Event on the Centenary of Fatima
and the Enduring Relevance
of its Message of Peace
On May 12, the eve of the 100th Anniversary of the apparitions of Our Lady of Fatima, 600 people joined the Permanent Observer Mission of the Holy See to the UN and the Permanent Mission of Portugal at the UN for a commemorative event entitled “The Centenary of Fatima and the Enduring Relevance of its Message for Peace.”
Archbishop Auza, Permanent Observer of the Holy See, noted that Pope Francis was concurrently arriving in Portugal to take part in celebrations to commemorate the day that the three small shepherd children testified to seeing a “woman in white” who brought a message of peace. In the UN conference room, a special replica of the statue of Our Lady in Fatima, blessed by Pope Pius XII seventy years ago, made its second visit to the UN, where it had been brought once before in 1952. Two of these children, Jacinta and Francisco, were to be canonized saints by Pope Francis on May 13.
“We hope that the prayers for peace that have been made before this statue in the intervening seven decades might be heard in a particular way for peace in the world today where violence is raging,” he said, calling for prayer to for an end to the war in Syria, for violence to cease in Africa, the Middle East, Ukraine, and the Korean Peninsula, as well as an end to terrorism, religious, ethnic and racial persecution, organized crime and human trafficking and modern slavery.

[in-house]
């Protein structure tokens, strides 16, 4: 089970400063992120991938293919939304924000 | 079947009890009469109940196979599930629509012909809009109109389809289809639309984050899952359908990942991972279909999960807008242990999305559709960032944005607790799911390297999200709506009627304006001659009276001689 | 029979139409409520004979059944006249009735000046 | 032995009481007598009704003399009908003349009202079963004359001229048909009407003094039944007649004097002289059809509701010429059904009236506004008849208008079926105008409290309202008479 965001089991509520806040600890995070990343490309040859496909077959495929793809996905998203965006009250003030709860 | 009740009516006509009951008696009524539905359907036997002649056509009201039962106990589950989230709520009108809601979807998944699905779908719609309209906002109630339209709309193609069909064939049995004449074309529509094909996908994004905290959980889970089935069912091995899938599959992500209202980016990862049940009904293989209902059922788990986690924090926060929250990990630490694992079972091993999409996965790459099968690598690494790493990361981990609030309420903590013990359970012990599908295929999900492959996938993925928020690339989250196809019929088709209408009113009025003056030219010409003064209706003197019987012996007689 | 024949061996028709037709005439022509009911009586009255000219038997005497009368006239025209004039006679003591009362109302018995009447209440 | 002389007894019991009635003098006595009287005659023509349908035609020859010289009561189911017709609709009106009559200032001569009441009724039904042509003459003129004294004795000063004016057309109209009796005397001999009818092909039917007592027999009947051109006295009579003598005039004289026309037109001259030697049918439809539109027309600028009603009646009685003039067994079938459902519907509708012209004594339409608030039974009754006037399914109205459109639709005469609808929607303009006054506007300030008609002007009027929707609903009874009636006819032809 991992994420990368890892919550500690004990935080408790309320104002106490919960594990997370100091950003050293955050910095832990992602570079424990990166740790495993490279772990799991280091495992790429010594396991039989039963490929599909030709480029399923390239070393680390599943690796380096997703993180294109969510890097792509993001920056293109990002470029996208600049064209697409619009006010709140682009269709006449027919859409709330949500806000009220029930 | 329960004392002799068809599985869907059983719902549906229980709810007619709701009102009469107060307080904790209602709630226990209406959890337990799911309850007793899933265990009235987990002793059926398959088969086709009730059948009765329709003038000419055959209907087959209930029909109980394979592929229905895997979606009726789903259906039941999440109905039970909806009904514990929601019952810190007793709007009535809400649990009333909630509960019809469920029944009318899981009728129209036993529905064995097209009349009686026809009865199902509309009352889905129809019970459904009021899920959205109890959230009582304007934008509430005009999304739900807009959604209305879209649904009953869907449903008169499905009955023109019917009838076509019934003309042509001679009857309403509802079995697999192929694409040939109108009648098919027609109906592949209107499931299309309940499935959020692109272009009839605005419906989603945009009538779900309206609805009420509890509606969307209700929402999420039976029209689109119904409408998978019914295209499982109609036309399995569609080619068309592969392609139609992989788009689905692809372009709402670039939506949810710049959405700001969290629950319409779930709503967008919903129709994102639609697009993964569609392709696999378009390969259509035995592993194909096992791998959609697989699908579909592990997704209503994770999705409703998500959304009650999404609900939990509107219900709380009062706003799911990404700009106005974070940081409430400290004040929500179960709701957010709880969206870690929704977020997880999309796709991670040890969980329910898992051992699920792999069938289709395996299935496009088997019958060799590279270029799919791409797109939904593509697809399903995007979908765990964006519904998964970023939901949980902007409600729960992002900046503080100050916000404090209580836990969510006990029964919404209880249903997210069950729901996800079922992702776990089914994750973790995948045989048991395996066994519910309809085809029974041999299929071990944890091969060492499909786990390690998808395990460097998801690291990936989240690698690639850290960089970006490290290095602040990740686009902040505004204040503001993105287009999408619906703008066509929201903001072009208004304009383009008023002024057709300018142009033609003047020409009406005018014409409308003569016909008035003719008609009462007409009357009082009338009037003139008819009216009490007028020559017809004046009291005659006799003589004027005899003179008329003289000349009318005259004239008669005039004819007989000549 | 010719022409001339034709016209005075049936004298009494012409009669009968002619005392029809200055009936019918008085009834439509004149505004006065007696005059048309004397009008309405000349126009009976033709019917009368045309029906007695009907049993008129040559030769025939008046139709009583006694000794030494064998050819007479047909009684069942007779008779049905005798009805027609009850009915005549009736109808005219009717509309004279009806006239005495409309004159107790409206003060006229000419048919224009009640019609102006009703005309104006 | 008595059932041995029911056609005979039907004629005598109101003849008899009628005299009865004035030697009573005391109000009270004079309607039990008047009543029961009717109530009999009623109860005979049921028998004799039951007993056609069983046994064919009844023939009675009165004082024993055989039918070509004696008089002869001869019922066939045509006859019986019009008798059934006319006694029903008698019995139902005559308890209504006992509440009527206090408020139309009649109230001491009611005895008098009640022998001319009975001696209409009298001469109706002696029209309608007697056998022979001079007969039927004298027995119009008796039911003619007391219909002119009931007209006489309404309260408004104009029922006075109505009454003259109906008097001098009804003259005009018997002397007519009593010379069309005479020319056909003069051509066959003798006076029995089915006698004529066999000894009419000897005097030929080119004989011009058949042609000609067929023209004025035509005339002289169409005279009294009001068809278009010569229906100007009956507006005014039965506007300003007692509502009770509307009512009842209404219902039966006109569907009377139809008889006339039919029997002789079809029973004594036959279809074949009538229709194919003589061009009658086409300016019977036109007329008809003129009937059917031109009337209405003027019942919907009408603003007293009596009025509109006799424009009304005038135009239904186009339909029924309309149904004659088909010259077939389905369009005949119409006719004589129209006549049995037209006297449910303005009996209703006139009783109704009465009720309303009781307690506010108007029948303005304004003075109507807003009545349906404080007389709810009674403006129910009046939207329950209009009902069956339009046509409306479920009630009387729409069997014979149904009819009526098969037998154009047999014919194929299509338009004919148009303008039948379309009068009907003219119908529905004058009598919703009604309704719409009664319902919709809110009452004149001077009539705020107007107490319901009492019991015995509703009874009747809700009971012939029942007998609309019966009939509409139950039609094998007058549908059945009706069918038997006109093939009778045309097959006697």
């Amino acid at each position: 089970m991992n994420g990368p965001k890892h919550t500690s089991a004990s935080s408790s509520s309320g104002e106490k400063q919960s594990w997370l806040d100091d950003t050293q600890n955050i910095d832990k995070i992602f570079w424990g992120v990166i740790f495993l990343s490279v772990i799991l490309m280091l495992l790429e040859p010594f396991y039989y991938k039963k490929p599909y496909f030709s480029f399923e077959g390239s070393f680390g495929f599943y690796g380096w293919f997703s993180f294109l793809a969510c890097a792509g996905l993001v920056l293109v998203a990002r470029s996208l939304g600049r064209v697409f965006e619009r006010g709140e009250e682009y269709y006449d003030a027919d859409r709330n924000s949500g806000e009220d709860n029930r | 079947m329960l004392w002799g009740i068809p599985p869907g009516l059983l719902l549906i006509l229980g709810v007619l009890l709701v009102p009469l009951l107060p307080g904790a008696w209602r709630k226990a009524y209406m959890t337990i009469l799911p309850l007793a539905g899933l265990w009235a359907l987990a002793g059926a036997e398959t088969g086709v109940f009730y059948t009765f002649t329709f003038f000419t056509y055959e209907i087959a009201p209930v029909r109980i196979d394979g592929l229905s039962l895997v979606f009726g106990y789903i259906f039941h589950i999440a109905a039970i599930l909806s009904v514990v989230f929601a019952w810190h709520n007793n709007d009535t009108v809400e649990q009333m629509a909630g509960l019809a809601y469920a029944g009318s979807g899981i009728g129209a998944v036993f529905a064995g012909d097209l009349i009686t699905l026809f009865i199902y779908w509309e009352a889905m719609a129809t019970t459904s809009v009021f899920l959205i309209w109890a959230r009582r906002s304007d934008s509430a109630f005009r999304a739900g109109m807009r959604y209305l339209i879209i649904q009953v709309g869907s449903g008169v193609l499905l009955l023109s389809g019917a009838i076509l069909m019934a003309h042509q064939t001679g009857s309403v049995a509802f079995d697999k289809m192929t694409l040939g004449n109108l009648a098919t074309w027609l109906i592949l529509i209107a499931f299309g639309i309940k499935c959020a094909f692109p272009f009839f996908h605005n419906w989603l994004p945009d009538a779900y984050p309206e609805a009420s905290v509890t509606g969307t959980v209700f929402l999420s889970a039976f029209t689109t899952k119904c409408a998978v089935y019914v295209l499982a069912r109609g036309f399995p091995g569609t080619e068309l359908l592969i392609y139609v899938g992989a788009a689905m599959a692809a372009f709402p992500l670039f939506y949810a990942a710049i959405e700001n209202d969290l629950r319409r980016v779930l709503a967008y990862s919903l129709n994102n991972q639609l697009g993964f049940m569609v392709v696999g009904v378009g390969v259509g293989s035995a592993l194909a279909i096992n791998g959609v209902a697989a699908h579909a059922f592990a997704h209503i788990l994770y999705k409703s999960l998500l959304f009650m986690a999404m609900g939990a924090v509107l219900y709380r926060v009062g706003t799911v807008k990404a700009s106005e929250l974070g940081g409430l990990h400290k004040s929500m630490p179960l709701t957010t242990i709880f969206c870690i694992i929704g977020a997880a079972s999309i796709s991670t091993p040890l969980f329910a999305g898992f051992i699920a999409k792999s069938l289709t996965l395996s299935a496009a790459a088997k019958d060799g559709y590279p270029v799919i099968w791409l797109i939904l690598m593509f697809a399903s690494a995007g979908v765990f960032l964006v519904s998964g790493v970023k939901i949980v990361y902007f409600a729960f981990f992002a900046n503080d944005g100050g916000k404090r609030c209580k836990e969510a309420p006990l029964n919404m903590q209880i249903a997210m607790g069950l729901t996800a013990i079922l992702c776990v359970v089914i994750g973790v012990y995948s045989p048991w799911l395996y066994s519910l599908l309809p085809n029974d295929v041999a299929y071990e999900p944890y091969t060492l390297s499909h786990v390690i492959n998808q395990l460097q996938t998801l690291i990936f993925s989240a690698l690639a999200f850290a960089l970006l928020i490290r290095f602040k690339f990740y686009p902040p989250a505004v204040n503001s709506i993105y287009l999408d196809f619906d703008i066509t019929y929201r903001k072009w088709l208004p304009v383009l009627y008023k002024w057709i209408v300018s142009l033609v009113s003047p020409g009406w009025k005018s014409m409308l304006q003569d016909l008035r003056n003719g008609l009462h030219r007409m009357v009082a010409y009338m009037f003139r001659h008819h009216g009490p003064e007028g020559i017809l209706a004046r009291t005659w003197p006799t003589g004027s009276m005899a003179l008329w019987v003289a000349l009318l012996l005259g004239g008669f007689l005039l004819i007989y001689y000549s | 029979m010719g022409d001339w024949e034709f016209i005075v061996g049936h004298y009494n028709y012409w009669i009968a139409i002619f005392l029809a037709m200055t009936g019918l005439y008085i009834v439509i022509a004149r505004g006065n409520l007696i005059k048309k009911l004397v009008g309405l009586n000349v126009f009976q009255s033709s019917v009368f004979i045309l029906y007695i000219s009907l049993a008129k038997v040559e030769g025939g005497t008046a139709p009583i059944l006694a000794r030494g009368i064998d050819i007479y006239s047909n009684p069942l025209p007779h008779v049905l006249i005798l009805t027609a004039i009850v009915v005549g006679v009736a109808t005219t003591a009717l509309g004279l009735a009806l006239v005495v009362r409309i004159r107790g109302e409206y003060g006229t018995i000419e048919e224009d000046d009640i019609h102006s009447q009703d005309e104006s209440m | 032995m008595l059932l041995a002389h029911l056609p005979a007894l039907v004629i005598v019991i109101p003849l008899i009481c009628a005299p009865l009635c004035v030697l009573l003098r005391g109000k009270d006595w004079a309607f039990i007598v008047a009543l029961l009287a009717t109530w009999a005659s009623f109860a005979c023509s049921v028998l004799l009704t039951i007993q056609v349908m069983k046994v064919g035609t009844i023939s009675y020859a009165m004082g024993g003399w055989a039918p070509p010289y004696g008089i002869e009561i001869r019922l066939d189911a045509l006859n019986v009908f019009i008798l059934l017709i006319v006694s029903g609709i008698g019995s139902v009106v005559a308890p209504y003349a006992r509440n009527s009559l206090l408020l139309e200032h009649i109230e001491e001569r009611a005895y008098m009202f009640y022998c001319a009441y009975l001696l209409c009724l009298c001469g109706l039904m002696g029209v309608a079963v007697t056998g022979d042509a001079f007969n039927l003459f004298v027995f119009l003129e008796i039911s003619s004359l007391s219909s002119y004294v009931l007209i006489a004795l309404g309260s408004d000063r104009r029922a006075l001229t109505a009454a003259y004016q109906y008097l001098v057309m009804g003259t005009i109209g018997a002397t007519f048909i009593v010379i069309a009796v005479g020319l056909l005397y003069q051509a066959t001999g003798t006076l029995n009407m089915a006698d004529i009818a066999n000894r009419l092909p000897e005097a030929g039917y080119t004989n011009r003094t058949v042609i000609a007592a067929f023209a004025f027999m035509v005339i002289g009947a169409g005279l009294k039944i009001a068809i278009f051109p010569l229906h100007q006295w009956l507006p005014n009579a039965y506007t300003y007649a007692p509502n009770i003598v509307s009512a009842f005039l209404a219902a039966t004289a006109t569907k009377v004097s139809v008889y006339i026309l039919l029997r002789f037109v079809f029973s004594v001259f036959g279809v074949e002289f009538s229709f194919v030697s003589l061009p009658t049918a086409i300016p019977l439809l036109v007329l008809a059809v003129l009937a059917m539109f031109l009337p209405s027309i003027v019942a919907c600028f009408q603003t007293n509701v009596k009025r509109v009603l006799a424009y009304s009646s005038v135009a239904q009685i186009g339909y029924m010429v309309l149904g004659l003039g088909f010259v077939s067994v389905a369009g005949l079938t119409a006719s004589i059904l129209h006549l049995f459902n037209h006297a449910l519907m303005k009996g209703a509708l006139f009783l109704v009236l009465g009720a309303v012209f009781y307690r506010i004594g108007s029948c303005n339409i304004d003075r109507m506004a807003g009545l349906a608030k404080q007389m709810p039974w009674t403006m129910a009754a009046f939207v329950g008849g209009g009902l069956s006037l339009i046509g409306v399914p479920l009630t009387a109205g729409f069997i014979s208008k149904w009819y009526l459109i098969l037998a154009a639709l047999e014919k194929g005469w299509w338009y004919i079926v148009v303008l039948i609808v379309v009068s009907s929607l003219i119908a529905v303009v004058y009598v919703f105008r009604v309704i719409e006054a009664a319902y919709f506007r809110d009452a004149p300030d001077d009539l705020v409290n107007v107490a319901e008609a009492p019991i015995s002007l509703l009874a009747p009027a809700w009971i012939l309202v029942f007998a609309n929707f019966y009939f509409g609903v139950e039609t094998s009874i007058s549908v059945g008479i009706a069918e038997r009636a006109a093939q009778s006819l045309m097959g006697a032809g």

“It’s astonishing that Mary would preferentially come, not to heads of state or diplomats or religious leaders directly to enlist them in the cause of peace, but to three simple children without much education and entrust them with a message, secrets and a special task for the cause of peace and the good of souls and the world,” he said. “Everyone has a role, even those whom the world considers insignificant, or incapable or too young. If the shepherd children could be chosen, and they could respond as wholeheartedly as they did, it’s a sign of what is possible for everyone.”
Ambassador Alvaro Mendonca e Moura, Permanent Representative of Portugal to the UN, said Fatima is a significant element of Portuguese culture and religious identity, and noted the shrine has become an international gathering place for people of diverse faith backgrounds.
“Fatima and the image of Our Lady of Fatima are a forceful message that put us and our own personal history in question and asks us to walk the path to peace,” he said.
Andrea Bartoli, Dean of Seton Hall School of Diplomacy and International Relations, said Mary’s message of peace to the children of Fatima is especially relevant for the most marginalized, who experience the most significant impact of war and violence. He highlighted in particular the plight of the millions of refugees and displaced persons in the world today.